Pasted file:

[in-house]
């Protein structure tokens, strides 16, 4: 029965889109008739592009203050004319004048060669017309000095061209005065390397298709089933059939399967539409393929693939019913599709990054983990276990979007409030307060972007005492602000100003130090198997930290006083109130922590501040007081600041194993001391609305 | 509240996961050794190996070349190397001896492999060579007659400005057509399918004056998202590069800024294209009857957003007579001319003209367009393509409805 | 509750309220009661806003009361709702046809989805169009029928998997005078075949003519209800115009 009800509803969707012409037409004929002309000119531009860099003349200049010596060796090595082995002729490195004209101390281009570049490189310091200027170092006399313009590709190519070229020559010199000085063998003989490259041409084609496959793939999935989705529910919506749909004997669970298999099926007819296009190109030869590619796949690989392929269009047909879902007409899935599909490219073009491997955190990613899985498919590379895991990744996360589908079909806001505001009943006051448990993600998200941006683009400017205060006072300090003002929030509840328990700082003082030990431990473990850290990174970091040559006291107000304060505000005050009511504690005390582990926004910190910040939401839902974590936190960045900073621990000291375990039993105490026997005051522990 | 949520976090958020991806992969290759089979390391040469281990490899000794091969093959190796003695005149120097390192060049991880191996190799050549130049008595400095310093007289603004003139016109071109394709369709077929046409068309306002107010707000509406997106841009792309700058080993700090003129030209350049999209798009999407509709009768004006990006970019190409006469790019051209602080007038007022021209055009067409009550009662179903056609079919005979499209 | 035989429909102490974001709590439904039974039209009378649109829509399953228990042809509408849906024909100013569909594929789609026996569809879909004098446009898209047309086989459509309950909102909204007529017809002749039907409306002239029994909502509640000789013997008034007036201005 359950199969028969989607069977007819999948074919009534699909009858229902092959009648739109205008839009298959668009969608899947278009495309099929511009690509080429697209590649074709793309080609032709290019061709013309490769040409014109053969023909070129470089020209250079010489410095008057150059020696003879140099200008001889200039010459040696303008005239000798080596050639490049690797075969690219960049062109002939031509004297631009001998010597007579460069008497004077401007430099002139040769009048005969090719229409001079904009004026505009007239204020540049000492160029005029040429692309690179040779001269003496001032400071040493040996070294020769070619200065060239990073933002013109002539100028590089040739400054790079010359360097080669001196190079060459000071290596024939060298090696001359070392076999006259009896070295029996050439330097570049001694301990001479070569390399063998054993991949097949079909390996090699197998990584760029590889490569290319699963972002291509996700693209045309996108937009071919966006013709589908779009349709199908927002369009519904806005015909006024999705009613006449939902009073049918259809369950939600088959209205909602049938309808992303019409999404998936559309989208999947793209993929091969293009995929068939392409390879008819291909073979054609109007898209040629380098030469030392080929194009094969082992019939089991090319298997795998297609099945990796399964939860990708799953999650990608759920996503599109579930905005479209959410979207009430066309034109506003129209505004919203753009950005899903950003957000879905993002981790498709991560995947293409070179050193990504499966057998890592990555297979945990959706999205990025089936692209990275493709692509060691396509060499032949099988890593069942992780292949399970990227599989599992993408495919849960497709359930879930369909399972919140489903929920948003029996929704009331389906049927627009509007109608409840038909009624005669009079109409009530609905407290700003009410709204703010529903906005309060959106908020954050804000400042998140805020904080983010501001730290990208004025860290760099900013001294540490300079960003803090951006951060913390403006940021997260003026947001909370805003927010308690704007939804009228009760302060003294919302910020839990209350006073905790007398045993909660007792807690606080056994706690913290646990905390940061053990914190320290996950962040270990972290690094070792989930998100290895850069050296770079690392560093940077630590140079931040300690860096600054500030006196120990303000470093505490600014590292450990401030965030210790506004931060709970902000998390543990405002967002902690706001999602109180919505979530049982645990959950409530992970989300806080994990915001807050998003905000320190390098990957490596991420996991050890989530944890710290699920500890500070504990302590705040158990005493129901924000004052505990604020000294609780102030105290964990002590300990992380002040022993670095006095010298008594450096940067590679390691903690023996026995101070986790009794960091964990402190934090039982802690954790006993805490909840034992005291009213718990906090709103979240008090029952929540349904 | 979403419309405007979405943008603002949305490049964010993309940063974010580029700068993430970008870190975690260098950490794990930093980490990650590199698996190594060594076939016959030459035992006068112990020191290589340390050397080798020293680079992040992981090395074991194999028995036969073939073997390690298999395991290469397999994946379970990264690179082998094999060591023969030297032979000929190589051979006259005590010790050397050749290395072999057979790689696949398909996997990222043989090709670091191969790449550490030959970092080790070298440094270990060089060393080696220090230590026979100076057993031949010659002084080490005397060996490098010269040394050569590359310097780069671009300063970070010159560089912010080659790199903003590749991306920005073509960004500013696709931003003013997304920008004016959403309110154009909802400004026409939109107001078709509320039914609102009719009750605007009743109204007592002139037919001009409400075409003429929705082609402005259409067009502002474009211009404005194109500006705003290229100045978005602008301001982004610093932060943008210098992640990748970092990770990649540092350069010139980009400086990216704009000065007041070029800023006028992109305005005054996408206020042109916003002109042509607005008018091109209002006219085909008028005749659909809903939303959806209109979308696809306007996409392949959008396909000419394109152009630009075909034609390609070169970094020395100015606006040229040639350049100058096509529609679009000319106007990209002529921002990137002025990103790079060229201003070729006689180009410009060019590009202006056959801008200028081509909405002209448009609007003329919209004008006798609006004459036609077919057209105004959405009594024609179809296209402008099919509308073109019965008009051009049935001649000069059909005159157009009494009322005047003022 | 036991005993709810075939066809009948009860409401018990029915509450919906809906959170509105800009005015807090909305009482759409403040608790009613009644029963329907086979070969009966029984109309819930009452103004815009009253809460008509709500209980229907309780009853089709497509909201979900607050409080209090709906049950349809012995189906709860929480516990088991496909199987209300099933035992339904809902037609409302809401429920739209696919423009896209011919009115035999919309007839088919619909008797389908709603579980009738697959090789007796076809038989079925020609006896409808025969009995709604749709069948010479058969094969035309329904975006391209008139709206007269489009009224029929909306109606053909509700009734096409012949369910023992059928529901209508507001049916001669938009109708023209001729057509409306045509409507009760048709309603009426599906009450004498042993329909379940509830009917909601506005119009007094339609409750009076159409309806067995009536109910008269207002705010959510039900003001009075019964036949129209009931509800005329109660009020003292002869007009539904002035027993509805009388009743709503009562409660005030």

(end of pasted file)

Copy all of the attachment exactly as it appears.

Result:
[in-house]
């Protein structure tokens, strides 16, 4: 029965889109008739592009203050004319004048060669017309000095061209005065390397298709089933059939399967539409393929693939019913599709990054983990276990979007409030307060972007005492602000100003130090198997930290006083109130922590501040007081600041194993001391609305 | 509240996961050794190996070349190397001896492999060579007659400005057509399918004056998202590069800024294209009857957003007579001319003209367009393509409805 | 509750309220009661806003009361709702046809989805169009029928998997005078075949003519209800115009 009800509803969707012409037409004929002309000119531009860099003349200049010596060796090595082995002729490195004209101390281009570049490189310091200027170092006399313009590709190519070229020559010199000085063998003989490259041409084609496959793939999935989705529910919506749909004997669970298999099926007819296009190109030869590619796949690989392929269009047909879902007409899935599909490219073009491997955190990613899985498919590379895991990744996360589908079909806001505001009943006051448990993600998200941006683009400017205060006072300090003002929030509840328990700082003082030990431990473990850290990174970091040559006291107000304060505000005050009511504690005390582990926004910190910040939401839902974590936190960045900073621990000291375990039993105490026997005051522990 | 949520976090958020991806992969290759089979390391040469281990490899000794091969093959190796003695005149120097390192060049991880191996190799050549130049008595400095310093007289603004003139016109071109394709369709077929046409068309306002107010707000509406997106841009792309700058080993700090003129030209350049999209798009999407509709009768004006990006970019190409006469790019051209602080007038007022021209055009067409009550009662179903056609079919005979499209 | 035989429909102490974001709590439904039974039209009378649109829509399953228990042809509408849906024909100013569909594929789609026996569809879909004098446009898209047309086989459509309950909102909204007529017809002749039907409306002239029994909502509640000789013997008034007036201005 359950199969028969989607069977007819999948074919009534699909009858229902092959009648739109205008839009298959668009969608899947278009495309099929511009690509080429697209590649074709793309080609032709290019061709013309490769040409014109053969023909070129470089020209250079010489410095008057150059020696003879140099200008001889200039010459040696303008005239000798080596050639490049690797075969690219960049062109002939031509004297631009001998010597007579460069008497004077401007430099002139040769009048005969090719229409001079904009004026505009007239204020540049000492160029005029040429692309690179040779001269003496001032400071040493040996070294020769070619200065060239990073933002013109002539100028590089040739400054790079010359360097080669001196190079060459000071290596024939060298090696001359070392076999006259009896070295029996050439330097570049001694301990001479070569390399063998054993991949097949079909390996090699197998990584760029590889490569290319699963972002291509996700693209045309996108937009071919966006013709589908779009349709199908927002369009519904806005015909006024999705009613006449939902009073049918259809369950939600088959209205909602049938309808992303019409999404998936559309989208999947793209993929091969293009995929068939392409390879008819291909073979054609109007898209040629380098030469030392080929194009094969082992019939089991090319298997795998297609099945990796399964939860990708799953999650990608759920996503599109579930905005479209959410979207009430066309034109506003129209505004919203753009950005899903950003957000879905993002981790498709991560995947293409070179050193990504499966057998890592990555297979945990959706999205990025089936692209990275493709692509060691396509060499032949099988890593069942992780292949399970990227599989599992993408495919849960497709359930879930369909399972919140489903929920948003029996929704009331389906049927627009509007109608409840038909009624005669009079109409009530609905407290700003009410709204703010529903906005309060959106908020954050804000400042998140805020904080983010501001730290990208004025860290760099900013001294540490300079960003803090951006951060913390403006940021997260003026947001909370805003927010308690704007939804009228009760302060003294919302910020839990209350006073905790007398045993909660007792807690606080056994706690913290646990905390940061053990914190320290996950962040270990972290690094070792989930998100290895850069050296770079690392560093940077630590140079931040300690860096600054500030006196120990303000470093505490600014590292450990401030965030210790506004931060709970902000998390543990405002967002902690706001999602109180919505979530049982645990959950409530992970989300806080994990915001807050998003905000320190390098990957490596991420996991050890989530944890710290699920500890500070504990302590705040158990005493129901924000004052505990604020000294609780102030105290964990002590300990992380002040022993670095006095010298008594450096940067590679390691903690023996026995101070986790009794960091964990402190934090039982802690954790006993805490909840034992005291009213718990906090709103979240008090029952929540349904 | 979403419309405007979405943008603002949305490049964010993309940063974010580029700068993430970008870190975690260098950490794990930093980490990650590199698996190594060594076939016959030459035992006068112990020191290589340390050397080798020293680079992040992981090395074991194999028995036969073939073997390690298999395991290469397999994946379970990264690179082998094999060591023969030297032979000929190589051979006259005590010790050397050749290395072999057979790689696949398909996997990222043989090709670091191969790449550490030959970092080790070298440094270990060089060393080696220090230590026979100076057993031949010659002084080490005397060996490098010269040394050569590359310097780069671009300063970070010159560089912010080659790199903003590749991306920005073509960004500013696709931003003013997304920008004016959403309110154009909802400004026409939109107001078709509320039914609102009719009750605007009743109204007592002139037919001009409400075409003429929705082609402005259409067009502002474009211009404005194109500006705003290229100045978005602008301001982004610093932060943008210098992640990748970092990770990649540092350069010139980009400086990216704009000065007041070029800023006028992109305005005054996408206020042109916003002109042509607005008018091109209002006219085909008028005749659909809903939303959806209109979308696809306007996409392949959008396909000419394109152009630009075909034609390609070169970094020395100015606006040229040639350049100058096509529609679009000319106007990209002529921002990137002025990103790079060229201003070729006689180009410009060019590009202006056959801008200028081509909405002209448009609007003329919209004008006798609006004459036609077919057209105004959405009594024609179809296209402008099919509308073109019965008009051009049935001649000069059909005159157009009494009322005047003022 | 036991005993709810075939066809009948009860409401018990029915509450919906809906959170509105800009005015807090909305009482759409403040608790009613009644029963329907086979070969009966029984109309819930009452103004815009009253809460008509709500209980229907309780009853089709497509909201979900607050409080209090709906049950349809012995189906709860929480516990088991496909199987209300099933035992339904809902037609409302809401429920739209696919423009896209011919009115035999919309007839088919619909008797389908709603579980009738697959090789007796076809038989079925020609006896409808025969009995709604749709069948010479058969094969035309329904975006391209008139709206007269489009009224029929909306109606053909509700009734096409012949369910023992059928529901209508507001049916001669938009109708023209001729057509409306045509409507009760048709309603009426599906009450004498042993329909379940509830009917909601506005119009007094339609409750009076159409309806067995009536109910008269207002705010959510039900003001009075019964036949129209009931509800005329109660009020003292002869007009539904002035027993509805009388009743709503009562409660005030």